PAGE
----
Need for Mental Health Education, Services

by Jackelyn Theiur

As students get older and begin to take on more schoolwork, the time they have to focus on their health progressively decreases. The lack of availability to make plans, play sports and do things that keep them from losing their minds slowly becomes out of reach. Mental health is consistently acknowledged within schools and learning environments through counselor talks and the commemoration of Mental Health Awareness Week as well as Suicide Prevention Week, but schools must do more to aid their students regarding their mental health. 

Although being a mental health expert isn’t a requirement to becoming an education worker, the more that teachers and staff understand the mental health of younger people, the more they can do to help their students. Teachers that are informed on how to approach situations regarding students that struggle mentally are more equipped to guide students throughout difficult circumstances. Encouraging social interaction, providing brain breaks, reducing some class pressures and creating an overall positive environment in the classroom may help students feel more comfortable and therefore less anxious and stressed in a place where they’re meant to learn. Recognizing a student’s sudden drop in grades, reckless behavior, withdrawal from social interaction, and other signs of students’ struggling can make all the difference to a student’s life. 

Access to mental health education for students within schools will give them a better understanding of what they can do for themselves to remain healthy. For those who suffer with undiagnosed disorders and illnesses, learning the signs and symptoms of different mental health disorders can lead them to a quicker diagnosis, giving them the opportunity to seek the help they need before it becomes more critical. Mental health education is a crucial aspect to diagnosis of mental health disorders. Not only will students be able to keep themselves healthy, they will be able to notice the signs in their peers as well, benefiting the student body as a whole. Only 16% of all children receive any mental health services and of those receiving care, 70-80% receive that care in a school setting, according to the The Center for Health and Health Care in Schools.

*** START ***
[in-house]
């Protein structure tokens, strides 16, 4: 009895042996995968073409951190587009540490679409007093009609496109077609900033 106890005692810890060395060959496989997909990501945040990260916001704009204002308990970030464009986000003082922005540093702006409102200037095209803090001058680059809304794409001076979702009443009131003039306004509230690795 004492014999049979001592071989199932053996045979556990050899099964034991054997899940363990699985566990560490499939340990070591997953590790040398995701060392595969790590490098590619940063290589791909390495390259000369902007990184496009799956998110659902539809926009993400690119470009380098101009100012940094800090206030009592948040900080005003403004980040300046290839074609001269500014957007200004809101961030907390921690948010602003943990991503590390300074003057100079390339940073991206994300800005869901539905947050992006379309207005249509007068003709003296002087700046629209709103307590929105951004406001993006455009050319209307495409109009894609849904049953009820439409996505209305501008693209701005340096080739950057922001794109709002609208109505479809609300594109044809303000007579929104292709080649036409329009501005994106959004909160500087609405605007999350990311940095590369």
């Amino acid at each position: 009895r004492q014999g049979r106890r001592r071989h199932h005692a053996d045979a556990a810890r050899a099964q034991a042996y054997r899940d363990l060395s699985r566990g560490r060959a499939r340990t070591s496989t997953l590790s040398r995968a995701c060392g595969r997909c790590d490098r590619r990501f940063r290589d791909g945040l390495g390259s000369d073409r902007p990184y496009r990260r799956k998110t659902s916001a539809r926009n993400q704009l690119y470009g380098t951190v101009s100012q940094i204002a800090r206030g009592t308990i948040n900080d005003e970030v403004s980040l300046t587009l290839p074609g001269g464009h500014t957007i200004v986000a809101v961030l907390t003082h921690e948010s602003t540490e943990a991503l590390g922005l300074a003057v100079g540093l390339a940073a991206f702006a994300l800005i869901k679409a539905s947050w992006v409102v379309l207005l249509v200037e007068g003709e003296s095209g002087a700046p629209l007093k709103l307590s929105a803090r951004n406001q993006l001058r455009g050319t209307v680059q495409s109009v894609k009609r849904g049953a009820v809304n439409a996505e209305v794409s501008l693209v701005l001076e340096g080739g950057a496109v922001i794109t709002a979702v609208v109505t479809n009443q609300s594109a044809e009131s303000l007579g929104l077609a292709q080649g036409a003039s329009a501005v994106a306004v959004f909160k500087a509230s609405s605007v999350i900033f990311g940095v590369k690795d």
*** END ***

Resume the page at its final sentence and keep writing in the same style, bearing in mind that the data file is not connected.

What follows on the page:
Providing full-time psychologists can benefit students as they can support them at any given time. The school does have multiple counselors that are assigned to different groups of students, but it can be powerful to have therapists present to adhere fully to students’ mental health. Access to this help during the school day can truly benefit a student’s mental health as they have help available to them constantly.  As some students do seek the professional help they need outside of school, more chronic issues such as anxiety, depression and brain-based disorders require day-to-day attention. Students may benefit from daily support from a mental health professional, even if it isn’t medically necessary, according to the National Alliance on Mental Illness.

Schools must provide these services to their staff and students for their own well-being. Students facing challenges regarding their mental health can’t wait for change, they need it now.